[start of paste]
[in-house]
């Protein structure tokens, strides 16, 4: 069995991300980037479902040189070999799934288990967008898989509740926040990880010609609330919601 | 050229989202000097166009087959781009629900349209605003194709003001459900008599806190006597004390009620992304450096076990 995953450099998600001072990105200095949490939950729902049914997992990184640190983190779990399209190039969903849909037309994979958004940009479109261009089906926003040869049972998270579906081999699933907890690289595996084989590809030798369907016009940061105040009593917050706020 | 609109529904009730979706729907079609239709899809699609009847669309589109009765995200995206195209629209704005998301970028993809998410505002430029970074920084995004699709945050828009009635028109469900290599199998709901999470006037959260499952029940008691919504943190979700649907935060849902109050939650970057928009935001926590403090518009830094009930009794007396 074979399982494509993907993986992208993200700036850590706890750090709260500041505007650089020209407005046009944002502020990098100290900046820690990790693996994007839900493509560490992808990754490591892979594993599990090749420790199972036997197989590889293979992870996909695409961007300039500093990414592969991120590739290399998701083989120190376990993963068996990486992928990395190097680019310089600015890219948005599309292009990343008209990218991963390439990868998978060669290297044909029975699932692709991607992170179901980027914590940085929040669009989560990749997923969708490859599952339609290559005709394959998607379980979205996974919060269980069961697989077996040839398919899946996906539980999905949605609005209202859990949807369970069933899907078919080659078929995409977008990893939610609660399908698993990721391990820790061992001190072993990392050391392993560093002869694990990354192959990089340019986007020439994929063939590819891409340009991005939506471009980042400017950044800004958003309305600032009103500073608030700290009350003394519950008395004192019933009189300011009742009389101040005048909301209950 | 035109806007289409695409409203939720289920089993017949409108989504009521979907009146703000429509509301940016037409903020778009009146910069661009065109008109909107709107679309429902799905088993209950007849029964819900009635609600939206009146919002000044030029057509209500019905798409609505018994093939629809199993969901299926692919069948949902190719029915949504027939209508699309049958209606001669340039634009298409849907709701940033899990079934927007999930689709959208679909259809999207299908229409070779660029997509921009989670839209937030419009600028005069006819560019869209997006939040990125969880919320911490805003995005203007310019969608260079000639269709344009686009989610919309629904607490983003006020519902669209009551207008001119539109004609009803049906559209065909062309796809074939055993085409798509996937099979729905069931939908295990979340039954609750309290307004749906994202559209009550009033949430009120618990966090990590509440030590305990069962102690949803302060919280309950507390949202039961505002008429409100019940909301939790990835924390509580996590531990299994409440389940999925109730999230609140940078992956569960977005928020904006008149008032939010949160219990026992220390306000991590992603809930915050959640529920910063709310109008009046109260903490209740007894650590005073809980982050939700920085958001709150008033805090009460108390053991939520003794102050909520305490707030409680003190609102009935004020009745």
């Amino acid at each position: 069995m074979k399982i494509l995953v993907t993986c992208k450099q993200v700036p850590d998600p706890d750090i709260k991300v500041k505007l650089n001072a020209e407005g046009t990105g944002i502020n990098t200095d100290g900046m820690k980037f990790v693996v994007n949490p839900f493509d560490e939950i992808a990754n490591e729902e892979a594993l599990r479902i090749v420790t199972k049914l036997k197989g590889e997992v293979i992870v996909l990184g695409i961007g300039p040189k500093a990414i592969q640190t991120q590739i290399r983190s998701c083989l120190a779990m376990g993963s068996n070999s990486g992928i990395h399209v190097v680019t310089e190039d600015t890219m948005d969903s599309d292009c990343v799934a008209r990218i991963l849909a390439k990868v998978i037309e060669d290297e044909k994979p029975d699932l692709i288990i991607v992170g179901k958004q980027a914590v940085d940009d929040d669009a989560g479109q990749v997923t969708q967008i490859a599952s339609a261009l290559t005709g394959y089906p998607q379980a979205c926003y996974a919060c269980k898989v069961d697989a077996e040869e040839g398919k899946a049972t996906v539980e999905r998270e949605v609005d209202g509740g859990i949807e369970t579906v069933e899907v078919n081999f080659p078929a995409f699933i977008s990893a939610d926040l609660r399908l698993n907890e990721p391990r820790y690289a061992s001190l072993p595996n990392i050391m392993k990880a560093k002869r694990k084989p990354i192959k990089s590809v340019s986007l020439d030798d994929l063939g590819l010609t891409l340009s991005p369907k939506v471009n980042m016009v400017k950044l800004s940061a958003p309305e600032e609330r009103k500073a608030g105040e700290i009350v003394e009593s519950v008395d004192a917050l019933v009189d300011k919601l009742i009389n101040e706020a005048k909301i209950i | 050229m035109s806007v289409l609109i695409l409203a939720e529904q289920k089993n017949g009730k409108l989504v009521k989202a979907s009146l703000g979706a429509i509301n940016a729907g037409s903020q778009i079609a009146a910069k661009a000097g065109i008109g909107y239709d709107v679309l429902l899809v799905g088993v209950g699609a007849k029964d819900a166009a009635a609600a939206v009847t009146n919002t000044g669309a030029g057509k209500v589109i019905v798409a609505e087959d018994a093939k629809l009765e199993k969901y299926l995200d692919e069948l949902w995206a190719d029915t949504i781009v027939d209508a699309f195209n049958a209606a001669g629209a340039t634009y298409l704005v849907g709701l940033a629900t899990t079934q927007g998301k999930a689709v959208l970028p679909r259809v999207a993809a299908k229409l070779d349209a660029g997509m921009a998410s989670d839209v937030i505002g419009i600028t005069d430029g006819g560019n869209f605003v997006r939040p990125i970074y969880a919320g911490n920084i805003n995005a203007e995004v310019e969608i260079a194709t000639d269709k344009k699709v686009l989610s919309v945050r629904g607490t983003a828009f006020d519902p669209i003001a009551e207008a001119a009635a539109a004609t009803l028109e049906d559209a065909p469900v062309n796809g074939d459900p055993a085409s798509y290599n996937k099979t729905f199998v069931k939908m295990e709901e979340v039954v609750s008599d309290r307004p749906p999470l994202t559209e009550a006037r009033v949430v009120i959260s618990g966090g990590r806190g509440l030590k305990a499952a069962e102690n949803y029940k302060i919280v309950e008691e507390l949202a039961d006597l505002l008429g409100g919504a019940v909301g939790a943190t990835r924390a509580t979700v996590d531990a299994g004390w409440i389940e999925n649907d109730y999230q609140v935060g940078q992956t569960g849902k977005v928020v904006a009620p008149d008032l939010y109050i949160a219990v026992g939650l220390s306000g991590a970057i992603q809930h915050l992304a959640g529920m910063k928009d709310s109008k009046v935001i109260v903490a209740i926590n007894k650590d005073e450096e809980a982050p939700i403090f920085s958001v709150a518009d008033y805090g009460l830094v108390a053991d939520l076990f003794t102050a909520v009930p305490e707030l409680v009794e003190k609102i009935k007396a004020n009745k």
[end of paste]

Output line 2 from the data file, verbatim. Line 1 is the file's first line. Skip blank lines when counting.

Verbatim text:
């Protein structure tokens, strides 16, 4: 069995991300980037479902040189070999799934288990967008898989509740926040990880010609609330919601 | 050229989202000097166009087959781009629900349209605003194709003001459900008599806190006597004390009620992304450096076990 995953450099998600001072990105200095949490939950729902049914997992990184640190983190779990399209190039969903849909037309994979958004940009479109261009089906926003040869049972998270579906081999699933907890690289595996084989590809030798369907016009940061105040009593917050706020 | 609109529904009730979706729907079609239709899809699609009847669309589109009765995200995206195209629209704005998301970028993809998410505002430029970074920084995004699709945050828009009635028109469900290599199998709901999470006037959260499952029940008691919504943190979700649907935060849902109050939650970057928009935001926590403090518009830094009930009794007396 074979399982494509993907993986992208993200700036850590706890750090709260500041505007650089020209407005046009944002502020990098100290900046820690990790693996994007839900493509560490992808990754490591892979594993599990090749420790199972036997197989590889293979992870996909695409961007300039500093990414592969991120590739290399998701083989120190376990993963068996990486992928990395190097680019310089600015890219948005599309292009990343008209990218991963390439990868998978060669290297044909029975699932692709991607992170179901980027914590940085929040669009989560990749997923969708490859599952339609290559005709394959998607379980979205996974919060269980069961697989077996040839398919899946996906539980999905949605609005209202859990949807369970069933899907078919080659078929995409977008990893939610609660399908698993990721391990820790061992001190072993990392050391392993560093002869694990990354192959990089340019986007020439994929063939590819891409340009991005939506471009980042400017950044800004958003309305600032009103500073608030700290009350003394519950008395004192019933009189300011009742009389101040005048909301209950 | 035109806007289409695409409203939720289920089993017949409108989504009521979907009146703000429509509301940016037409903020778009009146910069661009065109008109909107709107679309429902799905088993209950007849029964819900009635609600939206009146919002000044030029057509209500019905798409609505018994093939629809199993969901299926692919069948949902190719029915949504027939209508699309049958209606001669340039634009298409849907709701940033899990079934927007999930689709959208679909259809999207299908229409070779660029997509921009989670839209937030419009600028005069006819560019869209997006939040990125969880919320911490805003995005203007310019969608260079000639269709344009686009989610919309629904607490983003006020519902669209009551207008001119539109004609009803049906559209065909062309796809074939055993085409798509996937099979729905069931939908295990979340039954609750309290307004749906994202559209009550009033949430009120618990966090990590509440030590305990069962102690949803302060919280309950507390949202039961505002008429409100019940909301939790990835924390509580996590531990299994409440389940999925109730999230609140940078992956569960977005928020904006008149008032939010949160219990026992220390306000991590992603809930915050959640529920910063709310109008009046109260903490209740007894650590005073809980982050939700920085958001709150008033805090009460108390053991939520003794102050909520305490707030409680003190609102009935004020009745």